Lido Insights

1 December 2022

The Argument in Favor of Opportunistic Investing

The recession is here (maybe). Are you ready?

Actually, that’s the wrong question. Are you prepared to make opportunistic investments?

Investors should look for opportunities not in spite of flux and uncertainty, but because of them.

The word recession evokes many emotions, mostly negative, with fear and concern being front and center. Clearly, the financial hardship that occurs during a recession shouldn’t be minimized, but that doesn’t mean you shouldn’t be prudently optimistic.

The economy will cycle. Economies expand, peak, contract, trough – and repeat. Economic contraction is the ideal scenario for opportunistic investors – providing an entry point below what you believe the current or near-future value to be worth. Of course, there are factors like intrinsic value, reward vs. risk, deciding between opportunity sets and more that need to be considered, but all of that exists within the larger scope of your wealth strategy.

No two cycles are exactly the same. Today, our world is experiencing global unrest and conflict. Beyond continuing to recover from a global pandemic, countries are at war, supply chains continue to be weak, and high demand has led to inflation and subsequently higher interest rates. With this cocktail of economic difficulties, it’s critical to consider some important opportunistic investment ideas.

Always consider the risk, but when applicable, be opportunistic.

FIXED INCOME          

Two-year U.S. Treasury yields are over 4%. The last time we saw this rate was 1987. There are many attractive opportunities today to find yield. Factors that influence the yield include credit quality and maturity.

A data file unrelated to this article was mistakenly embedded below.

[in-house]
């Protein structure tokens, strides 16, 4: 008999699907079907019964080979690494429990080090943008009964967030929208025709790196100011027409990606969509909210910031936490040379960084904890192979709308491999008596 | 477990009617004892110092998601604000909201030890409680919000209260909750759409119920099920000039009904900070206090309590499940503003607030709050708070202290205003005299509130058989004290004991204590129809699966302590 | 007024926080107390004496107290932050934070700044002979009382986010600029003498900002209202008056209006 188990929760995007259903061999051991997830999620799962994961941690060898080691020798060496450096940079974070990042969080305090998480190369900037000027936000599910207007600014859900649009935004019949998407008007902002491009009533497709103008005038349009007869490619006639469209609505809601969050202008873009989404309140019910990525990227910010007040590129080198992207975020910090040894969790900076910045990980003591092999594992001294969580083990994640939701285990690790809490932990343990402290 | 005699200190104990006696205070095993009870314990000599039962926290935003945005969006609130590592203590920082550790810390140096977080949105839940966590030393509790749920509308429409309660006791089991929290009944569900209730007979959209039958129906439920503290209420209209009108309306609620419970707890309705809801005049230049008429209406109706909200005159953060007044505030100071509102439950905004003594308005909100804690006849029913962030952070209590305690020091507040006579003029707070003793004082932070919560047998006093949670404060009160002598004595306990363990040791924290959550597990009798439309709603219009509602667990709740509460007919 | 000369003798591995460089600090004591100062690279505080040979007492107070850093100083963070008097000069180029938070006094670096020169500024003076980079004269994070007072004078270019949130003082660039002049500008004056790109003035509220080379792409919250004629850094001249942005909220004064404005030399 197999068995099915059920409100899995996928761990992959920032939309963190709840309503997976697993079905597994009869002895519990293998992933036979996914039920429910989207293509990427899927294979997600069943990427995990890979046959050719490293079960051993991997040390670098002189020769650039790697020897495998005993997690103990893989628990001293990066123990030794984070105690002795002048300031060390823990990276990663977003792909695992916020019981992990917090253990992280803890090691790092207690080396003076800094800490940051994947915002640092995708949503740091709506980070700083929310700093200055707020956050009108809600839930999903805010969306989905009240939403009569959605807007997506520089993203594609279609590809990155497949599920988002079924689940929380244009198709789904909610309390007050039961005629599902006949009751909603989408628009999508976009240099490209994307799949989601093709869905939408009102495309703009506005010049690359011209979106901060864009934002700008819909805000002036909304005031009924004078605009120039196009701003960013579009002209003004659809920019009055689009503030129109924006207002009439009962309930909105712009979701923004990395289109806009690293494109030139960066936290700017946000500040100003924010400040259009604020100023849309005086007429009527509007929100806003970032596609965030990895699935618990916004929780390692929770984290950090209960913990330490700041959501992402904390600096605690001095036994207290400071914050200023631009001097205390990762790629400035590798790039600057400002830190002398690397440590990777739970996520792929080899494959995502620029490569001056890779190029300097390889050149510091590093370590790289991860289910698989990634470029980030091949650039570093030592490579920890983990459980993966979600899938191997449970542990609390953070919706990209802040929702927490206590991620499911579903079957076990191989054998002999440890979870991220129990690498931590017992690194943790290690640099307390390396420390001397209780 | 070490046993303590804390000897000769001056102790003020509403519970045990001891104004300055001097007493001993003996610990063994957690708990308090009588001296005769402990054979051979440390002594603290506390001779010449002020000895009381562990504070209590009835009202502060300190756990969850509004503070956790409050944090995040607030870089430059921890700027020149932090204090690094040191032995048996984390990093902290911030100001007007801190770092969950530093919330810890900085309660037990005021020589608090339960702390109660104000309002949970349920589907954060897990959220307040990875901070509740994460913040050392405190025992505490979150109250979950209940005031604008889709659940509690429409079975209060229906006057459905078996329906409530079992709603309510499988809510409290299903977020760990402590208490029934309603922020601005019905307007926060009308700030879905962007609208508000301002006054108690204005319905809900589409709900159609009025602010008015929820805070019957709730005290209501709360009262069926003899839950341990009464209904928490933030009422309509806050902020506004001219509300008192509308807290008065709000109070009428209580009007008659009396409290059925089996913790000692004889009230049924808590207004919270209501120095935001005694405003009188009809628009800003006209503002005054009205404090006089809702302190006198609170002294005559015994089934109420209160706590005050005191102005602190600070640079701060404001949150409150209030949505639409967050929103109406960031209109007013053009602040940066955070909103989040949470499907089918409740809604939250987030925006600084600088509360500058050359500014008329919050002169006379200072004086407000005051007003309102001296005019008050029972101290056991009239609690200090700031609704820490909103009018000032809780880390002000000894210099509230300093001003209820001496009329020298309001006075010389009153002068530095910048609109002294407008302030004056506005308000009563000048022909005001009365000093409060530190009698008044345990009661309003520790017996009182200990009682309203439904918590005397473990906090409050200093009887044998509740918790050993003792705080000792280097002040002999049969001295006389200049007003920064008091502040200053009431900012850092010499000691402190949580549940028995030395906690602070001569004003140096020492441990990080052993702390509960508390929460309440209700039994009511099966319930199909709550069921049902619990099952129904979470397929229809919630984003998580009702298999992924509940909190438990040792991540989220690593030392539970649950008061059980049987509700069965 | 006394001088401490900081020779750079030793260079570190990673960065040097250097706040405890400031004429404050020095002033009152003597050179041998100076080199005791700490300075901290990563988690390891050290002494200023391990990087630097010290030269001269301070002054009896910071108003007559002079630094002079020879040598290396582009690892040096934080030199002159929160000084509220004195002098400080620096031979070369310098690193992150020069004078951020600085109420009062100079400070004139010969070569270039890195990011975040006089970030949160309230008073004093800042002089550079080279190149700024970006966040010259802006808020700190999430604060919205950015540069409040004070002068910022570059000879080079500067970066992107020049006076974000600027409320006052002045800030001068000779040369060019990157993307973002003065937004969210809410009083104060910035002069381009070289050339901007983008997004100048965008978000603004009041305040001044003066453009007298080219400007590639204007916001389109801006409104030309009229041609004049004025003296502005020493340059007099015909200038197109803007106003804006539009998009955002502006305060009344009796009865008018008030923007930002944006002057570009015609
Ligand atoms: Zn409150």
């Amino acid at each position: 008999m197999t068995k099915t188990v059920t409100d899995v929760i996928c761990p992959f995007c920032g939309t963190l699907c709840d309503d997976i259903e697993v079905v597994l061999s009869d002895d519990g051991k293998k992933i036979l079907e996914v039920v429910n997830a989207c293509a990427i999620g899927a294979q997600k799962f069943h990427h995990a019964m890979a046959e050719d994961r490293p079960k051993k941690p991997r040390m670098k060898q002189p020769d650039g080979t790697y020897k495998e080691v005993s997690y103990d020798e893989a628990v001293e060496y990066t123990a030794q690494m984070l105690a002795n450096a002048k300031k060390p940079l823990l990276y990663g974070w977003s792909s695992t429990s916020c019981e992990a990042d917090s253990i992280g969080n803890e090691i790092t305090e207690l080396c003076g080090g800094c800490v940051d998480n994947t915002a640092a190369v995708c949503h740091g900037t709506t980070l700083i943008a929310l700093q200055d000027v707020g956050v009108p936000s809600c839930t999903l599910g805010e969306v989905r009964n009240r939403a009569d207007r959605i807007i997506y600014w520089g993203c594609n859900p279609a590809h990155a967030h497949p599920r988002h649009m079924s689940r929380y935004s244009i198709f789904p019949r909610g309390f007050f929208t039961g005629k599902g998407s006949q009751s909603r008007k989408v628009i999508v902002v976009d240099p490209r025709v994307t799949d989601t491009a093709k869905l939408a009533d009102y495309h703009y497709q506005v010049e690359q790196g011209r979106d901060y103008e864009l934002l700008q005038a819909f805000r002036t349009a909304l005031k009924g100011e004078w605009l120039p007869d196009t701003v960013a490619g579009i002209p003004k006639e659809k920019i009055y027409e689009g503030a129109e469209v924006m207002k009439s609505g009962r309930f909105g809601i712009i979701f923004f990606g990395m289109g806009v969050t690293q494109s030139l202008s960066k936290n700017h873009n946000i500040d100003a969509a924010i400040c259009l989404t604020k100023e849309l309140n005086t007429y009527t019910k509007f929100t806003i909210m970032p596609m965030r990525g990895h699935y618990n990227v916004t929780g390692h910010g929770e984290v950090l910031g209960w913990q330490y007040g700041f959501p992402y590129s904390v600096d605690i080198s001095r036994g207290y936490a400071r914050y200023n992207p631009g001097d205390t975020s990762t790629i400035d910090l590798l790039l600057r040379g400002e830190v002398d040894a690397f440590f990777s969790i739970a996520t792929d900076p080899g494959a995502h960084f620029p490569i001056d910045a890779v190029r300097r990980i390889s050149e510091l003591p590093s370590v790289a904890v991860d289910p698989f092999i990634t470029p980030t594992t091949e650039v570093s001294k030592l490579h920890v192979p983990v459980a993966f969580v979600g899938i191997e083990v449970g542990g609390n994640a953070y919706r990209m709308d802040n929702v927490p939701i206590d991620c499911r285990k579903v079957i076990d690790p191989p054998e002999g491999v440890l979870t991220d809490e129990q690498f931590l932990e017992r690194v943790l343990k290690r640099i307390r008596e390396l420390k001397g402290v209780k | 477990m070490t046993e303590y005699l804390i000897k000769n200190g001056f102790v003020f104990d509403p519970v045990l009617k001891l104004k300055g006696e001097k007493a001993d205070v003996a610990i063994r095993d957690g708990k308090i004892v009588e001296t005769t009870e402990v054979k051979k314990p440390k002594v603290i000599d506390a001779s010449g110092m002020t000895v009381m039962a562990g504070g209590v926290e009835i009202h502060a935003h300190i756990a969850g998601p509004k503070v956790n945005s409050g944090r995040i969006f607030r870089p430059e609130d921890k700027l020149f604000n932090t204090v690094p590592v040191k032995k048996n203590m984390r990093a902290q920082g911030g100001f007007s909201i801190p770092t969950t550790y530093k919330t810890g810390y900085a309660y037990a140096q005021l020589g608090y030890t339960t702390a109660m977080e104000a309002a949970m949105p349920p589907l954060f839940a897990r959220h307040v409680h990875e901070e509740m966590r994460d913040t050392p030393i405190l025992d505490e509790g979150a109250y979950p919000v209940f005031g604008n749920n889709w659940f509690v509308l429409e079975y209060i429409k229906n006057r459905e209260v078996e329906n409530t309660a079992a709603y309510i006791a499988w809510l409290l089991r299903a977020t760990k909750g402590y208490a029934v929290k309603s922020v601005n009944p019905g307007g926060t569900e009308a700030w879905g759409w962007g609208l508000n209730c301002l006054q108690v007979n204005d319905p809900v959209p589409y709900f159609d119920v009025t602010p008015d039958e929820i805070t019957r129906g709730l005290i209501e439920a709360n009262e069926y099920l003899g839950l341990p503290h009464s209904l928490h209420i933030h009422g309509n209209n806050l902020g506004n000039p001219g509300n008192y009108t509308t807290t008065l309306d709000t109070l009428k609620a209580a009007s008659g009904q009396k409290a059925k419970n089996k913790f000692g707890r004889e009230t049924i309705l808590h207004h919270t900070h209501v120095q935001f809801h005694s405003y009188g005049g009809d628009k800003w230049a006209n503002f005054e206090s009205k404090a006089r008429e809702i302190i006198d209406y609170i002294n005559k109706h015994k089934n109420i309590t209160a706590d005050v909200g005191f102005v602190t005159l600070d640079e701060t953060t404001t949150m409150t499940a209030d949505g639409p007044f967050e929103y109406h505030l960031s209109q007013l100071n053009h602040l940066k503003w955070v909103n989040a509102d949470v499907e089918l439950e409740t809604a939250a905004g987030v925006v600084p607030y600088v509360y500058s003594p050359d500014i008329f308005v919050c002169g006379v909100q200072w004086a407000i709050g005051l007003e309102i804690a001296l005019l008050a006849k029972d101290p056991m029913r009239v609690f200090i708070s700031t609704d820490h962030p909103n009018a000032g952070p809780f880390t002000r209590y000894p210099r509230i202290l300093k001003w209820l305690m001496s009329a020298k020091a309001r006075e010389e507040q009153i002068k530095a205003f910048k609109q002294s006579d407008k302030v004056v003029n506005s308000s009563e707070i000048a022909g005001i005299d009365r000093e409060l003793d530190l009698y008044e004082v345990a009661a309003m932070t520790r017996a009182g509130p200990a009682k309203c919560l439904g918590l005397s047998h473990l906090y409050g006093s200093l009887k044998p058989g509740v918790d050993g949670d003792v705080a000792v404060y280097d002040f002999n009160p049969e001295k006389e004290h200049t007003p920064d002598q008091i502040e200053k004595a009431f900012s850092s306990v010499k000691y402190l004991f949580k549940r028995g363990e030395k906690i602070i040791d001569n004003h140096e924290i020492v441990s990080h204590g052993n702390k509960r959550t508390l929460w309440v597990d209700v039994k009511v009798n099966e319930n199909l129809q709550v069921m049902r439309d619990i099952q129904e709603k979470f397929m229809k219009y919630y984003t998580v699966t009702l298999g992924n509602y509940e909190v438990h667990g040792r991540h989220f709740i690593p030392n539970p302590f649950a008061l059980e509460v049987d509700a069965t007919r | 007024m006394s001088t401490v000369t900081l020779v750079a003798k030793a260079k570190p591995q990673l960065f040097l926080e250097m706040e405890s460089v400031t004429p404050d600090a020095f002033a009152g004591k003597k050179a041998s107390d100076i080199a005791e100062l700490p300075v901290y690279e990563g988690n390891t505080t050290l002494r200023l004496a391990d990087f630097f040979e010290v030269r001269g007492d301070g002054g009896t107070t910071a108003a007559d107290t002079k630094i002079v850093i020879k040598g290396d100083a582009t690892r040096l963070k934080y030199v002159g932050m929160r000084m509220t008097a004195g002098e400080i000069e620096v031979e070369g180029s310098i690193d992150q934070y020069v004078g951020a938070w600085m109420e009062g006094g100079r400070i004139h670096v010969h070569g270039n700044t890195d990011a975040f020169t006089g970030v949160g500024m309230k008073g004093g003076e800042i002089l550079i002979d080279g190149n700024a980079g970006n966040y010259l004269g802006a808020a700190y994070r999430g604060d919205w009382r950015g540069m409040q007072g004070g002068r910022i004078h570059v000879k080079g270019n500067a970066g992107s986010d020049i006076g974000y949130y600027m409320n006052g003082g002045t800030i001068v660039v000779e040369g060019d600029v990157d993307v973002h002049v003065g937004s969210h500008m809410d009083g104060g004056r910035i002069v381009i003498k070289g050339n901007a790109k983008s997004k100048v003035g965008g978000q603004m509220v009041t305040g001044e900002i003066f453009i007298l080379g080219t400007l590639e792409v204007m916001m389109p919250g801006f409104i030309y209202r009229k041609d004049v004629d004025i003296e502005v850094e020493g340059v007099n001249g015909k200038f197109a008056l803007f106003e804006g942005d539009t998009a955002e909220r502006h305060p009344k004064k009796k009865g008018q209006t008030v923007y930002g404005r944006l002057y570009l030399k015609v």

Stocks trade up and down, and many times a disconnect exists between the price the stock is trading at and the underlying value of the asset. In the case of publicly traded REITs, we get excited if there is an argument that the real estate is worth more than the stock price.

Why? When interest rates rise (or when stock falls), it’s not uncommon for REIT stocks to drop as well. While we don’t always entirely know why, we know that when we dig a little deeper, it becomes clear not all REITs are created equal!


At Lido, we have the good fortune of working and partnering with incredible real estate professionals, which helps us invest by thinking more about where the economy will be tomorrow vs. today. When it’s sunny, we look to buy umbrellas. When it’s raining, we look to buy swimsuits.

Rising interest rates affect home affordability – more people continue to rent. Yet investors have used aggressive amounts of leverage to purchase apartment buildings over the last several years. Borrowing costs were low if the loans were adjustable, but now many of those same investors are looking to unload. See the potential opportunity?


Private equity receives enough attention – let’s talk about private credit.

Credit takes many forms. In its simplest form, all kinds of midsized companies need to borrow money. They could own hotels, sports teams, medical practices, equipment for leasing, airplanes, hospitals, virtually anything.

There are firms that specialize in lending money to these companies. The lenders (private credit) analyze the company and the opportunity, assessing a multitude of factors (business visibility, collateral, etc.). Many of these loans are fairly short term (under three years) and can command an interest rate in the low double digits. It’s a speculative and technical area of investing, and you need to understand the risks before moving forward.


Regardless of the economic cycle, there’s always an opportunity to find growth and value. Always consider the risk, but when applicable, be opportunistic. For many asset classes, it has been a rainy day. Go buy swimsuits.

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